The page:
Big flavors from N.C. Triad

Jay Pierce

[Editor’s note: This post was written by staff intern, Laura Conaway.]

The land within the North Carolina cities of Greensboro, Winston-Salem and High Point – known simply to natives as the Triad — is where chefs Jay Pierce and Ryan Payne call home.

Pierce, whose unmistakable beard and ponytail are nearly as distinct as his born and bred relaxed Cajun dialect, is the man behind the menu at the noted Lucky 32 Southern Kitchen, which has locations in Greensboro and Cary.

Ryan PaynePayne, a straight-talking, unassuming Carolina native, anchors the kitchen at the classy Chapel Hill-based Weathervane Café, located inside a high-end culinary retail store called Southern Season.

Though separated by less than an hour, the restaurants offer unique twists on traditional Southern and American dishes.

While both chefs bring different experiences to the table, they agree on important ingredients and food concepts. Recently, we had an opportunity to catch up with these guys for a little culinary Q&A.

Here’s what they had to say:


Q:  Aside from your own, what’s your favorite restaurant?

Jay Pierce: The Grocery in Charleston, S.C.
Ryan Payne: Nana’s in Durham, N.C.

Q:  What’s the hottest trend in food right now?

JP: Thoughtful vegetables and locally-sourced meat.
RP: Local and sustainable.

Q:  How would you describe your style of cooking?

JP: Rustic.
RP: Southern with world influences.

Q:  If you could have any meal, what would it be?

JP: Roast beef po’ boy.
RP: Mom’s hamburger and gravy.

Q:  Are there any chefs you try to emulate?

JP: Edna Lewis, Marco Pierre White and Paul Prudhomme.
RP: Not one in particular, but I try to apply something from all the chefs I have trained under throughout the years.

Q:  When you’re not in the kitchen, what are you doing with your free time?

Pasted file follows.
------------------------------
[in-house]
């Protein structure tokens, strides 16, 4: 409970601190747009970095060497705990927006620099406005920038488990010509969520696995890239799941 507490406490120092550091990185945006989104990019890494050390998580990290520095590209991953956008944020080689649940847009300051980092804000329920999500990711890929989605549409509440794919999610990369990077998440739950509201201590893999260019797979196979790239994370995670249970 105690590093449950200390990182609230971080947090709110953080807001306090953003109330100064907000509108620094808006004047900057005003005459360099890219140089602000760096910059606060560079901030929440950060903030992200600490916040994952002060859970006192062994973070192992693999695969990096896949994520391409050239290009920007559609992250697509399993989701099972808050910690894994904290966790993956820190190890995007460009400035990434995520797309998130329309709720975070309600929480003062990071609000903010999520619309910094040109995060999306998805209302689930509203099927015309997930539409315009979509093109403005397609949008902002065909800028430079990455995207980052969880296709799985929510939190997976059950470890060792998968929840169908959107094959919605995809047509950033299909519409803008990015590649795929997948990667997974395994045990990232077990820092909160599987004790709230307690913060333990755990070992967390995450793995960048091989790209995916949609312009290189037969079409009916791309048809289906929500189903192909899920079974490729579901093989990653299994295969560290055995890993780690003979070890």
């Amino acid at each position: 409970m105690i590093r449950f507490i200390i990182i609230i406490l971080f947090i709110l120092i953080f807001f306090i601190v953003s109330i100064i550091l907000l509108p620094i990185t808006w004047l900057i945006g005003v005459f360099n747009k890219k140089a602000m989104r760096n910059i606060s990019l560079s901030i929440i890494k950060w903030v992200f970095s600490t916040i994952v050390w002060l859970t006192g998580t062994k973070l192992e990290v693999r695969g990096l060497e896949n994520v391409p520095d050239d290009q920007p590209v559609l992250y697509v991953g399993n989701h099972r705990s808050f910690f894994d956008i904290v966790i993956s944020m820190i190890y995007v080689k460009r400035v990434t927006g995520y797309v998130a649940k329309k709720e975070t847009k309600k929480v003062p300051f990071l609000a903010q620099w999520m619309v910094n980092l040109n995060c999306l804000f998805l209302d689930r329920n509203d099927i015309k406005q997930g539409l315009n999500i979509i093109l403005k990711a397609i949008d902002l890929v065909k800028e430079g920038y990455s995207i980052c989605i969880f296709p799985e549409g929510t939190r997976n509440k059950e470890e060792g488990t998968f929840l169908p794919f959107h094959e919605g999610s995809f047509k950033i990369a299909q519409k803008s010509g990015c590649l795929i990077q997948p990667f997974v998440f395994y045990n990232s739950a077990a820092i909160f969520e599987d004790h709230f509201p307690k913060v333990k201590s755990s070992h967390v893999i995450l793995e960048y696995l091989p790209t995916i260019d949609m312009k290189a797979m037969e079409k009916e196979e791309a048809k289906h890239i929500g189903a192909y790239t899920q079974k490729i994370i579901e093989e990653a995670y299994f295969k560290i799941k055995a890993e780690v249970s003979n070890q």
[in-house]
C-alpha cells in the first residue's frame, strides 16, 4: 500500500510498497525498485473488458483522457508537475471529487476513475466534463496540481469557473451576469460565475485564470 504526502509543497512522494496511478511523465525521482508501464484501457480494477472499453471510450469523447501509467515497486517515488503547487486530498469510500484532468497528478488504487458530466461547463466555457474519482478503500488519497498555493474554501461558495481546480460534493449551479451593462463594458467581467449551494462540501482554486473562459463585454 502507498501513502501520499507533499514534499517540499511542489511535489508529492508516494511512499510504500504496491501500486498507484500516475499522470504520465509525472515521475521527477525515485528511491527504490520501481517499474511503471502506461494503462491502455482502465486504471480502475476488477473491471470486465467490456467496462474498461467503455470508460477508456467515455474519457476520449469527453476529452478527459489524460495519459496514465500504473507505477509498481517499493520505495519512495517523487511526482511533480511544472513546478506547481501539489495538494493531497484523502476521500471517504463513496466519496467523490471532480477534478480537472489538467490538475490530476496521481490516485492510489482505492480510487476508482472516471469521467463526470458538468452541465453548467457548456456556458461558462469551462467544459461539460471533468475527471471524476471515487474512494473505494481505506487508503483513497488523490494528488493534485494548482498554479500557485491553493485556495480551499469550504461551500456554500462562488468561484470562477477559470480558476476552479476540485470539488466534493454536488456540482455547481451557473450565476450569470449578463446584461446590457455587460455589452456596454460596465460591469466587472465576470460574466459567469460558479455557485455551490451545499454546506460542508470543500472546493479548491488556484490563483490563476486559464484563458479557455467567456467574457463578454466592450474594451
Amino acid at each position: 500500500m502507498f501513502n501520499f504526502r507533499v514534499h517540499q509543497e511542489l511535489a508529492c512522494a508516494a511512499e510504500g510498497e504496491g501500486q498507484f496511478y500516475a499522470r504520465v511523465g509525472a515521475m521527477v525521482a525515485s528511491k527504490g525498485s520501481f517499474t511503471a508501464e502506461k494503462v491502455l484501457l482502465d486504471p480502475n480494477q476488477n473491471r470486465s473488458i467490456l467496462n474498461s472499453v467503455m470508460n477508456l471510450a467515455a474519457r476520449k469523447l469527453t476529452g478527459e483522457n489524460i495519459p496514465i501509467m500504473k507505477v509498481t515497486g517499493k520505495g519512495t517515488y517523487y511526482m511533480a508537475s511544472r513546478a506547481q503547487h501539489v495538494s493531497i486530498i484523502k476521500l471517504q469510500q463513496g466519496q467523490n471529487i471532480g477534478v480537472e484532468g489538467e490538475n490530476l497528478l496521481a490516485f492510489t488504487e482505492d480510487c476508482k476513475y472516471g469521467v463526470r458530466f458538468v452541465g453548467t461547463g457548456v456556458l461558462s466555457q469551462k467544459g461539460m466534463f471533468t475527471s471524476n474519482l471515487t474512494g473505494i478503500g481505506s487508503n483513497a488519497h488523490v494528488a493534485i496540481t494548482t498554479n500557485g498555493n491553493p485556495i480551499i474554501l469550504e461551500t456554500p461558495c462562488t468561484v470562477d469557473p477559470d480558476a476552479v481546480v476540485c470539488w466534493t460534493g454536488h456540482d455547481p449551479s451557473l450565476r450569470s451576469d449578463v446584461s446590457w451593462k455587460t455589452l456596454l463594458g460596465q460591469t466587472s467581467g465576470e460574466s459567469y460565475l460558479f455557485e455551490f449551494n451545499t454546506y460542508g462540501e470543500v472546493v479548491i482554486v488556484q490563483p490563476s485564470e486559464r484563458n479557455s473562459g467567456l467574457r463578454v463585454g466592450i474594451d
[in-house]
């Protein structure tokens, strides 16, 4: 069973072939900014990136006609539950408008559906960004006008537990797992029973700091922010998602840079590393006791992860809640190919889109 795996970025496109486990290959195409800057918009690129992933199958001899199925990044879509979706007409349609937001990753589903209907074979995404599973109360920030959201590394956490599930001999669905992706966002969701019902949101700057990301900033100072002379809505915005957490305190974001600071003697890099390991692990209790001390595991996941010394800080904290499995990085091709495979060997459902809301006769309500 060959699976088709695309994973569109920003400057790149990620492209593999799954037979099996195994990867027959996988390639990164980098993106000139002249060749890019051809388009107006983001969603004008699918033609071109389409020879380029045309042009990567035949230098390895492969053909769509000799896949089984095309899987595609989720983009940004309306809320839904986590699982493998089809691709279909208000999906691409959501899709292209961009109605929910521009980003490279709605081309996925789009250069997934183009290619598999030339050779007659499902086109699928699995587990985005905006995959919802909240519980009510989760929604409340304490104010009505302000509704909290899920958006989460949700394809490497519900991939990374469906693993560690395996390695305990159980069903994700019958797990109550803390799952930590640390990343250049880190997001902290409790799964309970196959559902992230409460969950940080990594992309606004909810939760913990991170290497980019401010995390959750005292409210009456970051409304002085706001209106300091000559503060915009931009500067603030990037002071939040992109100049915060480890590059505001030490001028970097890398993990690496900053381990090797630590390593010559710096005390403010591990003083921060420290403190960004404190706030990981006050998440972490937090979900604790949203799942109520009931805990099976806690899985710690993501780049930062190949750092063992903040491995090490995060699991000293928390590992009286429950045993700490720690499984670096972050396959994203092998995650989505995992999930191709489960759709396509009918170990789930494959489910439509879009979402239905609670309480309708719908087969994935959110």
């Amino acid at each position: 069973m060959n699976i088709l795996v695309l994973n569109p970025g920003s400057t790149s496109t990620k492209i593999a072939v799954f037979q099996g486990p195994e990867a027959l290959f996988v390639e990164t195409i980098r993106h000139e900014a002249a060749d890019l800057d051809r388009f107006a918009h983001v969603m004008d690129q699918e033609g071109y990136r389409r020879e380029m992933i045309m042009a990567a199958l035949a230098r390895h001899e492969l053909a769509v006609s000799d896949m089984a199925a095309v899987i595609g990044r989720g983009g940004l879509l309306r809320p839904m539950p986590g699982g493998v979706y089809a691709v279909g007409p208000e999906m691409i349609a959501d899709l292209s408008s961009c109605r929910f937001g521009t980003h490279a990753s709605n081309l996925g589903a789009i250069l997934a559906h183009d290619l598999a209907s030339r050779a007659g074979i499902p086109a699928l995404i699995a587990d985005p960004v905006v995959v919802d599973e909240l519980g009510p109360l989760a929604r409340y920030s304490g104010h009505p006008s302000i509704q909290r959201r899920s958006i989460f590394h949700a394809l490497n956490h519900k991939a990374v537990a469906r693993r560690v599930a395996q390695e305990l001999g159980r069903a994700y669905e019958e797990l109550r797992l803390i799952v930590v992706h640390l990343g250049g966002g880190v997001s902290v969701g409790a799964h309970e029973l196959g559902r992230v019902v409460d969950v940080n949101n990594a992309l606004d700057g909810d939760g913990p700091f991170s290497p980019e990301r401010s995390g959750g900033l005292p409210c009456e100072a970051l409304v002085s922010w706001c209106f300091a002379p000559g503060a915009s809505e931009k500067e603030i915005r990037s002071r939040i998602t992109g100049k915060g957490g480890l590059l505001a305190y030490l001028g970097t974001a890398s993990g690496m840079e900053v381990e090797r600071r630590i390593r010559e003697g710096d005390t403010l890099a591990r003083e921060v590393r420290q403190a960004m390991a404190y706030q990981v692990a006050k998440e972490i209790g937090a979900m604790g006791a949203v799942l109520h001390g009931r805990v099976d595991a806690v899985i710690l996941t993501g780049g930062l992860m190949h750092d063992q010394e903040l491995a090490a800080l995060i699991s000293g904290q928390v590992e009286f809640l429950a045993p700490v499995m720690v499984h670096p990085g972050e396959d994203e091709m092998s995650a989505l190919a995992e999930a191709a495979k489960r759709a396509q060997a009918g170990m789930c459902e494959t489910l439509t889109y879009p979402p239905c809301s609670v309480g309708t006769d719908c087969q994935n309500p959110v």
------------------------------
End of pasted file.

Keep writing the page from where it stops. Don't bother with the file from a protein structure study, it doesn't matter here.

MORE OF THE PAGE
JP: Learning about beers and cocktails, and the farmers who supply us with food.
RP: I am with my dogs, someplace quiet. Far away from a kitchen.

Q:  If you could imagine doing anything else, aside from being a chef, what would it be and why?

JP: Rhythm guitarist in a rock band to experience new towns, faces and adventures.
RP: Something with animals. Animals are simple, honest and fun, and I tend to gravitate to them.

Q:  The world’s foremost authority on food is?

JP: Harold McGee.
RP: Every customer who walks into my restaurant.

Q:  The one book every chef should have in the library is?

JP: The Escoffier Cookbook.
RP: The Food Lover’s Companion.

Q:  Food Network is?

JP: More about celebrity and entertaining than it used to be.
RP: An unrealistic reality show of what this business is like. It is a useful tool for people, however most people think they are a chef because of it now.

Q:  If you could have only four ingredients in your pantry, what would they be?

JP: Onions, vinegar, salt and hot sauce.
RP: Bacon, onions, eggs and salt.

Q:  If you had to eat the same thing every day, what would it be and why?

JP: Pizza because anything can be made sense of on a pizza.
RP: Crispy pork belly.

Q:  What’s the most expensive meal you’ve ever prepared?

JP: I can’t imagine.
RP: I think the total was $500 per person back in 2000 at Kingsmill Resort. We cooked for the President.

Q:  What is your favorite food/dish?

JP: Sandwiches and noodles.
RP: A huge, fully-cleaned New York strip, cast iron-seared with roasted garlic mashed potatoes and crispy pork belly mixed in, topped with fresh corn and glazed with BBQ sauce.


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Jennifer Kiko

Jennifer lives on a rural route with her husband, kids, horses, cows and faithful Labs, Cash and Carter. She's an aspiring foodie and enjoys making good food for great friends. She lives next door to a winery, plays the piano, and admits to growing too many tomatoes.